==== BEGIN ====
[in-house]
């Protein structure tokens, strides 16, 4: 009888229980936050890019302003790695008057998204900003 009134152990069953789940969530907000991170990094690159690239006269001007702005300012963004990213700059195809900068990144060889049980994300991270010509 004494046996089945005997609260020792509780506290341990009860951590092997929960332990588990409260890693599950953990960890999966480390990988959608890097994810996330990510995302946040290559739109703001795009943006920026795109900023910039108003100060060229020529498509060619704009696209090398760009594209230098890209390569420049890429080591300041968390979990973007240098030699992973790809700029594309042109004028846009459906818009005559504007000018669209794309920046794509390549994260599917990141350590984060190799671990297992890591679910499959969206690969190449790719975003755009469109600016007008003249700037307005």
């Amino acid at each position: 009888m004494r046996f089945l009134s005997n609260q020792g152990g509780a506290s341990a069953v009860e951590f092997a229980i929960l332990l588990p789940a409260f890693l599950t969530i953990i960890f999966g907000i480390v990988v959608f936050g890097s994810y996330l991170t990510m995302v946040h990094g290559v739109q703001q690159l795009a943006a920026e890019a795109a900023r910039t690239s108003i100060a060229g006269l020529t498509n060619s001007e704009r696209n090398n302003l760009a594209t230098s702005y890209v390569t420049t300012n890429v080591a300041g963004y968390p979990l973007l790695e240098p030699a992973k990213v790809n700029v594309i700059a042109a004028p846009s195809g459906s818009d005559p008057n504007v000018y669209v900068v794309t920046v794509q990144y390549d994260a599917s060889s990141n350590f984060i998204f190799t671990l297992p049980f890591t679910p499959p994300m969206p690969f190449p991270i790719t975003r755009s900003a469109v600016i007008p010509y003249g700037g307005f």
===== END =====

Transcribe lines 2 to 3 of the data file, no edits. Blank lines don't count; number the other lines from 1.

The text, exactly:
């Protein structure tokens, strides 16, 4: 009888229980936050890019302003790695008057998204900003 009134152990069953789940969530907000991170990094690159690239006269001007702005300012963004990213700059195809900068990144060889049980994300991270010509 004494046996089945005997609260020792509780506290341990009860951590092997929960332990588990409260890693599950953990960890999966480390990988959608890097994810996330990510995302946040290559739109703001795009943006920026795109900023910039108003100060060229020529498509060619704009696209090398760009594209230098890209390569420049890429080591300041968390979990973007240098030699992973790809700029594309042109004028846009459906818009005559504007000018669209794309920046794509390549994260599917990141350590984060190799671990297992890591679910499959969206690969190449790719975003755009469109600016007008003249700037307005």
């Amino acid at each position: 009888m004494r046996f089945l009134s005997n609260q020792g152990g509780a506290s341990a069953v009860e951590f092997a229980i929960l332990l588990p789940a409260f890693l599950t969530i953990i960890f999966g907000i480390v990988v959608f936050g890097s994810y996330l991170t990510m995302v946040h990094g290559v739109q703001q690159l795009a943006a920026e890019a795109a900023r910039t690239s108003i100060a060229g006269l020529t498509n060619s001007e704009r696209n090398n302003l760009a594209t230098s702005y890209v390569t420049t300012n890429v080591a300041g963004y968390p979990l973007l790695e240098p030699a992973k990213v790809n700029v594309i700059a042109a004028p846009s195809g459906s818009d005559p008057n504007v000018y669209v900068v794309t920046v794509q990144y390549d994260a599917s060889s990141n350590f984060i998204f190799t671990l297992p049980f890591t679910p499959p994300m969206p690969f190449p991270i790719t975003r755009s900003a469109v600016i007008p010509y003249g700037g307005f």